Complex issues are often oversimplified so that they can be communicated in a 15-second sound bite. And when it comes to oversimplifying complex privacy issues, many would skip serious thoughtful discussion and resort to terms like “Orwellian” or “1984.” But this “Cliff’s Notes” version of sophisticated privacy discussions rarely matches the actual text of George Orwell’s masterpiece.
We all know the novel 1984, or at least we think we do. But we tend to focus on the technology involved in the story and miss the underlying warning Orwell was trying to give. Orwell’s “Big Brother is Watching” was not about fear of new technology or businesses, but a cautionary tale about government’s unfettered access to information and the misuse of technology.
The European Court of Justice’s “Right to be Forgotten” ruling upsets a foundational principle regarding openness of the Internet – it has always been viewed as a platform to express one’s opinion and access information. This ruling converts websites from intermediaries into censors, forcing them to balance Europeans’ right to information against individuals’ demands to suppress lawfully published information about them.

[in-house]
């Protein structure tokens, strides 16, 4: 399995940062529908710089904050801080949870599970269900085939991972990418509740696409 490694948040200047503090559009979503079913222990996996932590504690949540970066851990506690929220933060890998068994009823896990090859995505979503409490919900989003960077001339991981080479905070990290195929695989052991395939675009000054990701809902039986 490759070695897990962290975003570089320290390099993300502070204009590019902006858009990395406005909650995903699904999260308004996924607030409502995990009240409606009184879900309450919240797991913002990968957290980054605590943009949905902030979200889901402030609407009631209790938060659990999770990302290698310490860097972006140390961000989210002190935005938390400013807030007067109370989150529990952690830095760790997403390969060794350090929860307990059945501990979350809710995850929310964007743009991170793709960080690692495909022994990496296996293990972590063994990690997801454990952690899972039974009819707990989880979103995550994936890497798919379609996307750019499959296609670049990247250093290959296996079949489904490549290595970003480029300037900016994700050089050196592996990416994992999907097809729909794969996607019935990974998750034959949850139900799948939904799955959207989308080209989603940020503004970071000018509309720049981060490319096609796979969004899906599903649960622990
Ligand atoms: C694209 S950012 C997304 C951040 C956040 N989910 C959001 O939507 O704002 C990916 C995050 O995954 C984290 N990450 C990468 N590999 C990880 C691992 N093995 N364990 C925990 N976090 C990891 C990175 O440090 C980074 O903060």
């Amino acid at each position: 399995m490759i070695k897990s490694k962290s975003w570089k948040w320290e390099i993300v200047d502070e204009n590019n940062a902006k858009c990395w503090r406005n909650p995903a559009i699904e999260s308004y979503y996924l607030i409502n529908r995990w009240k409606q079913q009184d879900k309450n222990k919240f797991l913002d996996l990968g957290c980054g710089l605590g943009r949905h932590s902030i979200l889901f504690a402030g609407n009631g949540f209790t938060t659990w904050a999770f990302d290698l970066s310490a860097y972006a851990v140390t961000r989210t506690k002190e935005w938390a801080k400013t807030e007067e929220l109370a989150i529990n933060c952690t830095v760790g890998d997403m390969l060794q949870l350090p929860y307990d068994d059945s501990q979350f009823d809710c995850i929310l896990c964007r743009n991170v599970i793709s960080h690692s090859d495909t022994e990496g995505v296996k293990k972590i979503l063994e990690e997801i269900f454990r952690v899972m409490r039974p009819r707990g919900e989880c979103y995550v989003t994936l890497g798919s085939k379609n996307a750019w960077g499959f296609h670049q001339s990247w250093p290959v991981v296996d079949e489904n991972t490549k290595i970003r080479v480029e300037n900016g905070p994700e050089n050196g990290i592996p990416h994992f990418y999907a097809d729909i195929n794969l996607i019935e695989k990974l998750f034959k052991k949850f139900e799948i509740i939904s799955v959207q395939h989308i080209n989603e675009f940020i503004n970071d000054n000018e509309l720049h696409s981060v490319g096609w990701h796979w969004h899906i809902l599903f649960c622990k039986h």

The European court gave little practical guidance on how search services should strike this balance. So Google, the first Internet business to be targeted by the ruling, created a panel of legal, policy, and technological experts to address the challenge.
The day Google opened its online submission process to comply with the European “right to be forgotten” ruling, the company received 12,000 requests – one every seven seconds – from users demanding that information be pulled from search results.
The cost of ignoring those requests, or getting them “wrong” in the eyes of the EU courts? Google could face fines of a billion dollars per incident. In the European Union, the process of whitewashing history is underway.
With the ruling, the court is forcing Google to perform the impossible balancing act between the newly invented “right” be forgotten and the Internet’s unique power to preserve, contextualize, and disseminate information.